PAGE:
New Orleans Tennessee Williams Festival celebrates two anniversaries
If you're looking for a creative
palette, the city of New Orleans
never disappoints. A true southern belle, she woos visitors with sultry
street-side musicians, cayenne soaked gumbos, and the oozing beauty of garden
mansions and French Quarter cottages. But did you know she is home to a very
elite clan of literary legends?
Her southern charm and hospitality offer visitors a soothing climate in year long festivities toasted by mint juleps and sassy Sazeracs. Just as one holiday fades away, another one takes its place. Of course we use the term "holiday" loosely with Mardi Gras and Jazz Fest, and for me, the Tennessee Williams Festival (TWF). Recently I compared the festival to a spring time Christmas. Just as my New Year's resolutions are tucked away (never to be found again), I start counting the days to the TWF.
My first visit began after reading
Mike Tidwell's book on the Louisiana's
vanishing coast titled Bayou Farewell.
He appeared as a panelist on environmental writing and fell in love with the
state after hitchhiking on shrimp boats along Louisiana's ailing coastline. I continued to
follow him in subsequent TWF appearances and recall his comments on the New Orleans weather, a nice break from the Chesapeake Bay area, "...you leave the bleak landscapes of
the northeast to green grass and flowering wisteria."
And he's right, in the last weekend of March the French Quarter gardens are spiked with irises, azaleas and wisteria. But there's so much more. I have gained a wealth of personal friends and colleagues along the way, a tribute to the festival in gathering hundreds of people who share a passion for the arts. My contacts lead me to two panel assignments, moderator of a travel writing panel in 2008 and a blogging panelist in 2009.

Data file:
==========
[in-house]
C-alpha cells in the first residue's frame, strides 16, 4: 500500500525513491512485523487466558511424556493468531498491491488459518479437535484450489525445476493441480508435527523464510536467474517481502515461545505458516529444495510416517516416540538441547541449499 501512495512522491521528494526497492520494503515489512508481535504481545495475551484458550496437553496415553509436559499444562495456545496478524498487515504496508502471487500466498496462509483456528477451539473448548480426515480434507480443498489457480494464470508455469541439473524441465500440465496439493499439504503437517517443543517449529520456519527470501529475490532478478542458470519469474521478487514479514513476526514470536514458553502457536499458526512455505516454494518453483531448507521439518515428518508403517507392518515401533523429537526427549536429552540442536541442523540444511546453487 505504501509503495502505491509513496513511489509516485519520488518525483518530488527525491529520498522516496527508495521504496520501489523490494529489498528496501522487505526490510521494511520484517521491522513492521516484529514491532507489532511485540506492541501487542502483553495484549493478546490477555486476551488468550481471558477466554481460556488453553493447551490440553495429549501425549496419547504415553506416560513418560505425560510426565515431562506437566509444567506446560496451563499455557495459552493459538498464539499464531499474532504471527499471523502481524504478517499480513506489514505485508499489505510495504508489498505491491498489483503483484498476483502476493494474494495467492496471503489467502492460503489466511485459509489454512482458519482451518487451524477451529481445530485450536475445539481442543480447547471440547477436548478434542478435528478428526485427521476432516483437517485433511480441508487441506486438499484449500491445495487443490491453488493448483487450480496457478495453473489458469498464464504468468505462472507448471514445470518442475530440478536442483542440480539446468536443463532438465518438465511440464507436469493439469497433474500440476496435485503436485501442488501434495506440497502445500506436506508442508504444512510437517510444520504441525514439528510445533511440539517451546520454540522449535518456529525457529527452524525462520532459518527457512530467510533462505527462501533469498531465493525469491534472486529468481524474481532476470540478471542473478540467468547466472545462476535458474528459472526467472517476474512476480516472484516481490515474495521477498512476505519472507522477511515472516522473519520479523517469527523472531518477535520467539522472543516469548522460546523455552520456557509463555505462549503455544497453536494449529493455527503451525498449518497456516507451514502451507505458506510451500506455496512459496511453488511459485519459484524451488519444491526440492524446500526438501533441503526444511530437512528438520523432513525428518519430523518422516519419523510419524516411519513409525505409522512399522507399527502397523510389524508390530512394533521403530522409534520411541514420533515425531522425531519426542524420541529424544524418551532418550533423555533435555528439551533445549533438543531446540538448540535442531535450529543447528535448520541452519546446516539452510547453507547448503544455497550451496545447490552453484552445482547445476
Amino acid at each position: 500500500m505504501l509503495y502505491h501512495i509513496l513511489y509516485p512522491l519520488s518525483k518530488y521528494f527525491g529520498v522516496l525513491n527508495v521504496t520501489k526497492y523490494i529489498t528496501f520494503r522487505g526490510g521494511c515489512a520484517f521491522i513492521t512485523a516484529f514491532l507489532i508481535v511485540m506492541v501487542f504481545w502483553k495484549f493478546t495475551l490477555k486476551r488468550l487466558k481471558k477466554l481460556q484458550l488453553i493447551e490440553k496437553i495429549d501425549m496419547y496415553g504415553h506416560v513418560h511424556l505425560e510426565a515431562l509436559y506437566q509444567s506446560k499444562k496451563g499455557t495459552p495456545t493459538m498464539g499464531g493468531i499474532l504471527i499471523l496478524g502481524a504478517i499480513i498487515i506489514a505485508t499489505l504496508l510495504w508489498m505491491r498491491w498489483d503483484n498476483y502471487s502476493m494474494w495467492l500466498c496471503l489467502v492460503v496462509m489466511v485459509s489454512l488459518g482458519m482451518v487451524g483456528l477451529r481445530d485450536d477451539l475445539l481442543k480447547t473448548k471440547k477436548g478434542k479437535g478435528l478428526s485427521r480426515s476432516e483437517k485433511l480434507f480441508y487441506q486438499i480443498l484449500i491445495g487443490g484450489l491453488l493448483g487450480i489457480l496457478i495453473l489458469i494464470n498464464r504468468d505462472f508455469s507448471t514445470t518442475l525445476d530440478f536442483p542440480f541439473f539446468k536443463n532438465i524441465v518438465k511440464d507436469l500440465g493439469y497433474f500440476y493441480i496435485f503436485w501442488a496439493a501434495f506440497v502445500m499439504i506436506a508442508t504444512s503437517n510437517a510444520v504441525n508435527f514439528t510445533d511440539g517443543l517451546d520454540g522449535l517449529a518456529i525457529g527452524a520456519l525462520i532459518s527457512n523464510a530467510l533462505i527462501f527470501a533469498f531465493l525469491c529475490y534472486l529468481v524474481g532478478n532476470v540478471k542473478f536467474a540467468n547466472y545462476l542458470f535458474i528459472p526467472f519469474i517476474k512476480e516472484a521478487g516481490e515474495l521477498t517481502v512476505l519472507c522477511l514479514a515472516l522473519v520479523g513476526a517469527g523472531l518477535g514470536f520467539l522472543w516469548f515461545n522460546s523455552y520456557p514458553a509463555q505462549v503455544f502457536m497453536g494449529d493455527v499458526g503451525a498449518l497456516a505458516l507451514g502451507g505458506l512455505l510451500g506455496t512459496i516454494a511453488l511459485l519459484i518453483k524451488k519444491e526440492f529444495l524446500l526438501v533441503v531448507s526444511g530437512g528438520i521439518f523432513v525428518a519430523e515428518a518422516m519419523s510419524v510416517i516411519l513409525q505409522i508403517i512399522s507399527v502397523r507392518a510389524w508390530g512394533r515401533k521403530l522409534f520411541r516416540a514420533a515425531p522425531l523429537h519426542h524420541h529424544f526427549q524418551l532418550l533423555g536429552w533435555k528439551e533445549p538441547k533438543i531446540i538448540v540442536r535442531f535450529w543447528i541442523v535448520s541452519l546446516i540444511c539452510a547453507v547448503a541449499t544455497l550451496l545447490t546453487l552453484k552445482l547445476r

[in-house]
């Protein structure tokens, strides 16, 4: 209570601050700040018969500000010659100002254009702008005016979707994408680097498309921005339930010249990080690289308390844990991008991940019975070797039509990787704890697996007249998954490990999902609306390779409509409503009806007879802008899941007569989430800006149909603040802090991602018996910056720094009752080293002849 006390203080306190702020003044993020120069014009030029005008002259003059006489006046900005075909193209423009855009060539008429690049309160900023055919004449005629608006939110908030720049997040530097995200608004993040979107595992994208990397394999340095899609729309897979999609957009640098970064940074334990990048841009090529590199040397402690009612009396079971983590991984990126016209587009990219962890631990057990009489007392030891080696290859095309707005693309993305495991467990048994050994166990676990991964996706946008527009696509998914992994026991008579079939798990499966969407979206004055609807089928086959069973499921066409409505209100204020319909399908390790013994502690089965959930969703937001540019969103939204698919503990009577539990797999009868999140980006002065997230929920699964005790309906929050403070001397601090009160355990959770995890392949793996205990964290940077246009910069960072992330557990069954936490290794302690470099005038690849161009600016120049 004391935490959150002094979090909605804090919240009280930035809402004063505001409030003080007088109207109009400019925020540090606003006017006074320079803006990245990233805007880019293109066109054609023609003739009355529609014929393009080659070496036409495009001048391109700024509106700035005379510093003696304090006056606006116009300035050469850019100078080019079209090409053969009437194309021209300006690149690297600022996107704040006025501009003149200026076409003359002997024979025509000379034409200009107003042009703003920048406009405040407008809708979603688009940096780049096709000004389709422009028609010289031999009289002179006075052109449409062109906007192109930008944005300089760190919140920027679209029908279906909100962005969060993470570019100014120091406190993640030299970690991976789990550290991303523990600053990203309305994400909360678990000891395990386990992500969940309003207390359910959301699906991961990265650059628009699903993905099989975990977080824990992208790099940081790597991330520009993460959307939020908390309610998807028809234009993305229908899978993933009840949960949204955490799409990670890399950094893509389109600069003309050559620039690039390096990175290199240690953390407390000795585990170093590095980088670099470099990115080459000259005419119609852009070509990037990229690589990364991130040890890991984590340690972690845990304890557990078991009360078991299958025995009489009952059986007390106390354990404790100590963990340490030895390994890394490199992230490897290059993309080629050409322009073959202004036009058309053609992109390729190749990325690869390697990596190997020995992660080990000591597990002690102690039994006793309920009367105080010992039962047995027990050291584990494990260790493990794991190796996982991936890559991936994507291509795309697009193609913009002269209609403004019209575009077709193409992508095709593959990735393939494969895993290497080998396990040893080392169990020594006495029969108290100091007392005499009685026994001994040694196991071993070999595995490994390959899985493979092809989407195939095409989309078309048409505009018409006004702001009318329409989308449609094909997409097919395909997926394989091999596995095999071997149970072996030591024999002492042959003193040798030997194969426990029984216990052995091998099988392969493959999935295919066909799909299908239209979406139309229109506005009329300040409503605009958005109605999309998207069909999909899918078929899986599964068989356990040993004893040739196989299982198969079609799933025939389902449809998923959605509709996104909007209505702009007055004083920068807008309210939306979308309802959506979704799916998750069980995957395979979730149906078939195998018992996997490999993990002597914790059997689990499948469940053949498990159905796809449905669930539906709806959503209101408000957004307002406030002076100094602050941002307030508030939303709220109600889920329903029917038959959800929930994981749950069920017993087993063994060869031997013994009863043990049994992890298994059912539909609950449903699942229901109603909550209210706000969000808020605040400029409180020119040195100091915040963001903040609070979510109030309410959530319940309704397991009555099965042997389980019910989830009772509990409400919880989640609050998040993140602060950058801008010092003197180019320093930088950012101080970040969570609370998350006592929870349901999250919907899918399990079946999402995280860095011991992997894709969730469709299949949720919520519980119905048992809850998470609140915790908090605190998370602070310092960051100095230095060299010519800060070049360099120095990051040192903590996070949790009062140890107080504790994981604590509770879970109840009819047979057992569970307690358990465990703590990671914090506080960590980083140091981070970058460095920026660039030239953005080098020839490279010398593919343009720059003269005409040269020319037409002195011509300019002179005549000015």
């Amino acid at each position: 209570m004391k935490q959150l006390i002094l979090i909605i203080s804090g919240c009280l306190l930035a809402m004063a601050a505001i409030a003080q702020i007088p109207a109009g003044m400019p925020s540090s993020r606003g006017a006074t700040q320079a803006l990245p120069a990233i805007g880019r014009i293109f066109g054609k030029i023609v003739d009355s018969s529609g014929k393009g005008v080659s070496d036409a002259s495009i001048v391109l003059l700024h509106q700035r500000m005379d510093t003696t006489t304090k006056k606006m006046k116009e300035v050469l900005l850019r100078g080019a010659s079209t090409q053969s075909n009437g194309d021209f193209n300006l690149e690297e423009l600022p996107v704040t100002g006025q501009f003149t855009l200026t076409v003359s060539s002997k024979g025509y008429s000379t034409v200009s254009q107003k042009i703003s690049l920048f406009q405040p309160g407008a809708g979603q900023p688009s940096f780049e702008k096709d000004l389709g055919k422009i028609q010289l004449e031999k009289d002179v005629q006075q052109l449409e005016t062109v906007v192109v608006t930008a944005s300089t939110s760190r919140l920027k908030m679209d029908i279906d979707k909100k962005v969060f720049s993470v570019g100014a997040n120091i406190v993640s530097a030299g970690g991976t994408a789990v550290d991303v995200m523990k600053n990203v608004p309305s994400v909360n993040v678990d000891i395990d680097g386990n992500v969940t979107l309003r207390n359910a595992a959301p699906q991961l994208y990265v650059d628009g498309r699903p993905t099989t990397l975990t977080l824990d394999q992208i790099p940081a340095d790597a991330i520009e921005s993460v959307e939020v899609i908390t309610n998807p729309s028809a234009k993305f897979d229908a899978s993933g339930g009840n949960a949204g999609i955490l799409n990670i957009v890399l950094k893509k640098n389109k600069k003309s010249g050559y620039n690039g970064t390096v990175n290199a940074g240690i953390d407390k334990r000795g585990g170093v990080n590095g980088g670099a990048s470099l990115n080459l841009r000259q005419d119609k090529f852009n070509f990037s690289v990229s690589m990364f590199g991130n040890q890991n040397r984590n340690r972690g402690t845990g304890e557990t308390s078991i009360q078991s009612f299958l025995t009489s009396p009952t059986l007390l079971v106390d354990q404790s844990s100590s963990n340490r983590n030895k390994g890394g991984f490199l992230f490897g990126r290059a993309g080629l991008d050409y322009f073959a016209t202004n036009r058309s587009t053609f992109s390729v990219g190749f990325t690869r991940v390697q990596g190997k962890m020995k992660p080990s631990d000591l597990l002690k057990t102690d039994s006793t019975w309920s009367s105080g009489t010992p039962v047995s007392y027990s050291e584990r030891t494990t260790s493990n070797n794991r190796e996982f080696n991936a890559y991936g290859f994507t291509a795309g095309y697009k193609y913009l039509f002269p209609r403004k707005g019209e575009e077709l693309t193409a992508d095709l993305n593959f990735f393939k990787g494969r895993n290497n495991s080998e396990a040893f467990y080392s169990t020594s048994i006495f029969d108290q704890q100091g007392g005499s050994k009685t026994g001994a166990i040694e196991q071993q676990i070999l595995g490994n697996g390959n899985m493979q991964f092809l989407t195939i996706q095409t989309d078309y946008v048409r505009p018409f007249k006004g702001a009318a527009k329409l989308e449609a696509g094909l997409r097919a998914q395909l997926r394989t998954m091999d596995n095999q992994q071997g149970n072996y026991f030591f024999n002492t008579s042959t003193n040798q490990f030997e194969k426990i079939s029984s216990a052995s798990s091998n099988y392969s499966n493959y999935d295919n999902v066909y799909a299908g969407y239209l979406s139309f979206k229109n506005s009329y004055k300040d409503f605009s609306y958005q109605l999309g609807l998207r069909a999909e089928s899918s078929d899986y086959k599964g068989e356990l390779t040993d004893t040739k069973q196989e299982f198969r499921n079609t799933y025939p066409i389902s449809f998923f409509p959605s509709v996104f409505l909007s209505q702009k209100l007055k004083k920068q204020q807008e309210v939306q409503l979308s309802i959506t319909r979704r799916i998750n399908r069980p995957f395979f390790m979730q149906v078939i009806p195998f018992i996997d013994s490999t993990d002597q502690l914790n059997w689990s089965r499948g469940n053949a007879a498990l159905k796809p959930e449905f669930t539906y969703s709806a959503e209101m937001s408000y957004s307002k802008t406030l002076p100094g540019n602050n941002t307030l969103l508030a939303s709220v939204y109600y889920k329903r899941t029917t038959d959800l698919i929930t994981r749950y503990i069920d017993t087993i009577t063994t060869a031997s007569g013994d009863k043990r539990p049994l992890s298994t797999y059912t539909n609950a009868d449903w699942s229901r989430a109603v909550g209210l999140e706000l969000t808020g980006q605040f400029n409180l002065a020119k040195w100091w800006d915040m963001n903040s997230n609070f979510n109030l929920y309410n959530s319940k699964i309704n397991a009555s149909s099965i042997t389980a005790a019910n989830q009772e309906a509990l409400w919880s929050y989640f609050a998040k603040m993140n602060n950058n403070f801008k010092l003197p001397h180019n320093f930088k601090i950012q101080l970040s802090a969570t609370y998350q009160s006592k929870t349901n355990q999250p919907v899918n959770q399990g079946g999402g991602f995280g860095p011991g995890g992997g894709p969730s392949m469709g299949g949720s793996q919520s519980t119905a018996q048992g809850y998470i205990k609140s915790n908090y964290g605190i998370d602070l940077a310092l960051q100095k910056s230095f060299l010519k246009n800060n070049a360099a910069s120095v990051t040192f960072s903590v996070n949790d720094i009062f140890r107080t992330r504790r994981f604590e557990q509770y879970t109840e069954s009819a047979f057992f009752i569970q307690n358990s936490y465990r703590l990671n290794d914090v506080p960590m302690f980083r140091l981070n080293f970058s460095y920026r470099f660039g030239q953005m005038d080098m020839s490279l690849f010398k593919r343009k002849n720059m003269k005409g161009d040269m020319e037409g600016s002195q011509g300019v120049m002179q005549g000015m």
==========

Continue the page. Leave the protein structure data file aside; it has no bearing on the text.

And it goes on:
This will be a banner year for the Tennessee Williams Festival celebrating its 25th anniversary March 23-27, and on March 26 the birthday of their namesake, the lauded playwright, Tennessee Williams. He called New Orleans his "spiritual home," and many literary enthusiasts agree. The five-day fête features master classes; distinguished panelists; celebrity interviews; comedy improv and a poetry slam; short fiction, poetry and one-act play competitions; a breakfast book club; French Quarter literary walking tours; a book fair; special evening events and parties; theater, food and music events; and the infamous Stella shouting contest.
Some of the literary luminaries include Pulitzer Prize winner Robert Olen Butler, Winston Groom (Forrest Gump; Vicksburg, 1963); Jason Berry, author, reporter and film director (Vows of Silence); syndicated advice columnist and author Amy Dickinson; best-selling mystery writers John Connolly, Laura Lippman and Nevada Barr, and inimitable filmmaker, writer and artist John Waters.
The festival reaches all genres of
writing and writers, fiction and non-fiction, authors and journalists, poets
and songwriters. Besides the Literary Late Night at area nightclubs, a must see
is the Sunday morning program at the Palm Court Jazz Café with noted jazz
musicians, and Irvin Mayfield reading from his new book and performing new
tracks from his recent CD.
In addition to lessons learned from this lofty list, perhaps the most treasured gift is the gift of gab for a cloistered freelancer who craves shop talk. At the end of the festival I am inspired, motivated and moved in knowing there are others who know the pain of a blank screen and the frustration of denial letters.
So take a break from the frigid winter and visit the blooming gardens of the French Quarter. Rub shoulders with hundreds of bibliophiles and see why Tennessee Williams and countless others immortalize our fine city in their lifelong creations.
For more information, call 1-800-990-3378 (FEST), or visit
the Festival website at www.tennesseewilliams.net
for regular updates, an online Festival program book, ticketing, and
information on how to become a "Friend of Tennessee."
Host hotel with special TWF rates:
Royal Sonesta Hotel New Orleans
New Orleans, LA